In this post, we are exploring some battle-tested Oracle build alternatives based on the OpenJDK codebase.
Java language ecosystem can be viewed as a collection of Specifications, Specification requests, and Enhancement proposals. The specifications, when implemented, result in JDK, which is at the core of application development in the Java ecosystem.
Together with JVM and JRE, it allows end-to-end development ranging from small applications to large-scale enterprise applications. A standalone JDK setup includes a private JRE - a collection of JVM and other runtime libraries which allows us to compile, run and debug Java code.
To rephrase, we can say:
JDK = application development tools + application runtime environment
In 2018, when Oracle announced an updated release cycle for Java and updated their support cycle for non-LTS versions, vendors, developers and communities started exploring other options, including publishing their custom builds. On a very high level, a JDK build requires the following actions (not limited) to be performed:
Once awarded with TCK, the build is termed Java SE compatible. However, this cannot be labeled as Java SE without getting a commercial license from Oracle. Most vendor builds are produced on top of the OpenJDK code base, with modifications to remove the proprietary components or add features supporting a specific use case.
In the next section, we’ll see a few of the available options that we can choose from. The list is not exhaustive and only contains a few of the most common ones. One can refer to the InfoQ post that highlights some points we should consider while selecting our next JDK.
Previously known as Sun JDK, Oracle’s commercial offering includes a licensed version of the JDK and is targeted more towards enterprise customers. Before Java8, it used to run on JRockit virtual machine but now uses HotSpot JVM only.
There is no public information available on the license costs, and one has to contact Oracle sales to get relevant details.
Both OracleJDK and OpenJDK are developed and maintained by Oracle. It is an open-source implementation of the Java Standard Edition platform with Oracle and the open Java community contributions. OpenJDK is released under license GPL v2 (with classpath exception), wherein Oracle JDK is licensed under Oracle Binary Code License Agreement.
As mentioned here, the underlying code for both OracleJDK and OpenJDK is almost identical except for some propriety components or third-party closed source components.
The AdoptOpenJDK comes in two different VM flavors: HotSpot and OpenJ9. Unfortunately, the transition to Eclipse Foundation caused impacts on OpenJ9 builds (previously maintained by Eclipse Foundation), and now those are supported by IBM semeru.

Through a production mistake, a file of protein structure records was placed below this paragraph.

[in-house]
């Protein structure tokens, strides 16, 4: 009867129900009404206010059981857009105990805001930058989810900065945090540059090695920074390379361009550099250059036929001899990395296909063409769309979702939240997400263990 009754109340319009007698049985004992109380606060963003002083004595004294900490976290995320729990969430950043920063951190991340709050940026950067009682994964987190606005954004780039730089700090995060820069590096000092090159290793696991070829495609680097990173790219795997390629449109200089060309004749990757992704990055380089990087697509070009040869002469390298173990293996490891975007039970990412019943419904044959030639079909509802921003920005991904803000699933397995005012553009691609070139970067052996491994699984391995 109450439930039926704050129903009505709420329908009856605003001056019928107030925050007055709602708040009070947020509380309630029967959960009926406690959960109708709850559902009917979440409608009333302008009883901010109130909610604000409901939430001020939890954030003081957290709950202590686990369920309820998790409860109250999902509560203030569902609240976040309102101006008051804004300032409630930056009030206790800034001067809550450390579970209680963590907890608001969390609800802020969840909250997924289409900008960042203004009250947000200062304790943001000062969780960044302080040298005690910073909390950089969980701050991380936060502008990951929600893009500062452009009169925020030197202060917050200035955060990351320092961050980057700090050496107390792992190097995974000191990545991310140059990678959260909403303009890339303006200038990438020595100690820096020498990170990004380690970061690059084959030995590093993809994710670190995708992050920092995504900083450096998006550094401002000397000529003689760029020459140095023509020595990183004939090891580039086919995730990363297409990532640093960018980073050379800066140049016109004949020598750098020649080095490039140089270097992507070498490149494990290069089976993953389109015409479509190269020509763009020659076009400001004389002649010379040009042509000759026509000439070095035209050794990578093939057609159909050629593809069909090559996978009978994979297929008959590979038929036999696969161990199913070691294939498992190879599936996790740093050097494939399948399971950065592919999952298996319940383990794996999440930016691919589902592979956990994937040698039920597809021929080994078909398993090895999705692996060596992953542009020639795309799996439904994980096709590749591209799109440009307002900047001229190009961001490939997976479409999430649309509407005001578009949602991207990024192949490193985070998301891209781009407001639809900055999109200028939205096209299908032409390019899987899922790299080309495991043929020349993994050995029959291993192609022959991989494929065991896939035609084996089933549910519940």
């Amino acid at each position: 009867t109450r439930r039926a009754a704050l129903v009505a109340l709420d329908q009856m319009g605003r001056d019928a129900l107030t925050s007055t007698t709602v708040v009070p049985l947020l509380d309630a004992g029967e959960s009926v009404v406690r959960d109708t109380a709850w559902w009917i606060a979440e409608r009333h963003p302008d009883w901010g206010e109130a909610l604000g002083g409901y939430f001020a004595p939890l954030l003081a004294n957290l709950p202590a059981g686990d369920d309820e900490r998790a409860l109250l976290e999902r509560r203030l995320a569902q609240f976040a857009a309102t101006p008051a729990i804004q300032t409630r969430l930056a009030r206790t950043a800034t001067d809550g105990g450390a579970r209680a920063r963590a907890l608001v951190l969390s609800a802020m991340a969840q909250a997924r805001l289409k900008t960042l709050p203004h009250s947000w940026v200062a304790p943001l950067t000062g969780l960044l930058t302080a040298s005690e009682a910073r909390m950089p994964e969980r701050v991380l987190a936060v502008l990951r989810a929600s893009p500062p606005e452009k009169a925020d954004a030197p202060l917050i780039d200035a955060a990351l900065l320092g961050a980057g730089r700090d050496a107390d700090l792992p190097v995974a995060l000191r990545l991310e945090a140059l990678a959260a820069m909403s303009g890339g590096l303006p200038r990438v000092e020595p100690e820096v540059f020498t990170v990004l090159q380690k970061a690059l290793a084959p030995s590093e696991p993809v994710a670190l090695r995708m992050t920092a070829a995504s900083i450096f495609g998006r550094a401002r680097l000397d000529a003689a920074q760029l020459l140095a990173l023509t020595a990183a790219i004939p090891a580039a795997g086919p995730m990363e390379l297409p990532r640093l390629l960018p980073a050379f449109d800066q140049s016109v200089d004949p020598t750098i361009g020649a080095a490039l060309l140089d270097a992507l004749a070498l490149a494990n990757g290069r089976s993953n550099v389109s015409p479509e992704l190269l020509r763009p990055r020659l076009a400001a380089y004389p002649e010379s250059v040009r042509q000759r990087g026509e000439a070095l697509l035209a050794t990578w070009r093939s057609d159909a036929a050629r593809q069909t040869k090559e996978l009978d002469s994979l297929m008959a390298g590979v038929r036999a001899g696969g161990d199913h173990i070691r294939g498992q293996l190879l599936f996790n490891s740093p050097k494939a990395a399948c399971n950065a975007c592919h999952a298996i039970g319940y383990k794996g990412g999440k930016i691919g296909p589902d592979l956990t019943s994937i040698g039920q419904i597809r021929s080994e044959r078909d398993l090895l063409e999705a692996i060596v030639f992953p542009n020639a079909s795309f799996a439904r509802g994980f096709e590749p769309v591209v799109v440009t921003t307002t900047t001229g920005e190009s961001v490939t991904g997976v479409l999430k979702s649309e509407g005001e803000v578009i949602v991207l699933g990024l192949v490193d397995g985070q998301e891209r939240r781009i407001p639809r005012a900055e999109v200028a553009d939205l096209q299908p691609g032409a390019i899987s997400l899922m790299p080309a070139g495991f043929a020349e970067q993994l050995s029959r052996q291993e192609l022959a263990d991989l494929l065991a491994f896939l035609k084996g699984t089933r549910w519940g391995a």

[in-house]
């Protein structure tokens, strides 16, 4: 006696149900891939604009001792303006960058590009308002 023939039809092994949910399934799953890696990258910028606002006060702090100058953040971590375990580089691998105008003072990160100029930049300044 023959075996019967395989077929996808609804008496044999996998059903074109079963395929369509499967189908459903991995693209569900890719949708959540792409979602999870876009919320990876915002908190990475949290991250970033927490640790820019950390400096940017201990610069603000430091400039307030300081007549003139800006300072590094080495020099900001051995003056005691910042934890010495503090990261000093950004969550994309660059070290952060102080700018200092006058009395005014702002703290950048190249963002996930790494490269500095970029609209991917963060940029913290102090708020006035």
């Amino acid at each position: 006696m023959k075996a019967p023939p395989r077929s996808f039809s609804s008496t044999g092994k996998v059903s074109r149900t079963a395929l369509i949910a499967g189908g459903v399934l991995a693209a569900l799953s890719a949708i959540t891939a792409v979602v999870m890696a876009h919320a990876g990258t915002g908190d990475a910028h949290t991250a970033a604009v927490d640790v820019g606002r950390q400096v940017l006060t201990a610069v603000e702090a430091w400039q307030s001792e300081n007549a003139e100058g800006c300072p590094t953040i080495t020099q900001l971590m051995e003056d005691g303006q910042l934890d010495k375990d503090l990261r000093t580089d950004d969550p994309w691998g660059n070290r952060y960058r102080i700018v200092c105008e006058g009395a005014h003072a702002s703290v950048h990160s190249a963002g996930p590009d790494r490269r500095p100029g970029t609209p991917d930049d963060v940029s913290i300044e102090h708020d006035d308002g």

Red Hat distributes OpenJDK builds under the following licenses with frequent release cycles:
They are regular contributors (second largest after Oracle) to the OpenJDK platform and have supported major versions for at least six years.
2021 saw another vendor releasing their custom build with long-term support, and this time its none other than Microsoft. They released OpenJDK-based builds for the general public to use under the GPLv2+CE license. The latest version is available f0r download in Java16, and as per the official announcement, Java17 will be available by year-end.
Amazon Corretto is a no-cost, multiplatform, production-ready distribution of the OpenJDK. Corretto comes with long-term support that will include performance enhancements and security fixes. Amazon runs Corretto internally on thousands of production services, and Corretto is certified as compatible with the Java SE standard.
Alibaba Dragonwell, as a downstream version of OpenJDK, is the in-house OpenJDK implementation at Alibaba. It is optimized for online e-commerce, financial, and logistics applications.
Liberica is another OpenJDK variant from BellSoft which is fully TCK compliant. As per the official statement, Liberica JDK for macOS is a notarized product, which means you can refer to it when developing your applications on this platform.
This comes with both free and paid subscription plans that one can choose based on their requirements. In addition, BellSoft provides regular security patches for current and LTS versions for various known vulnerabilities.
Together with VMware, they provide end-to-end solutions for SpringBoot applications that offer reduced startup time and low memory consumption.
That is all for this post. If you want to share any feedback, please drop me an email, or contact me on any social platforms. I’ll try to respond at the earliest. Also, please consider subscribing for regular updates.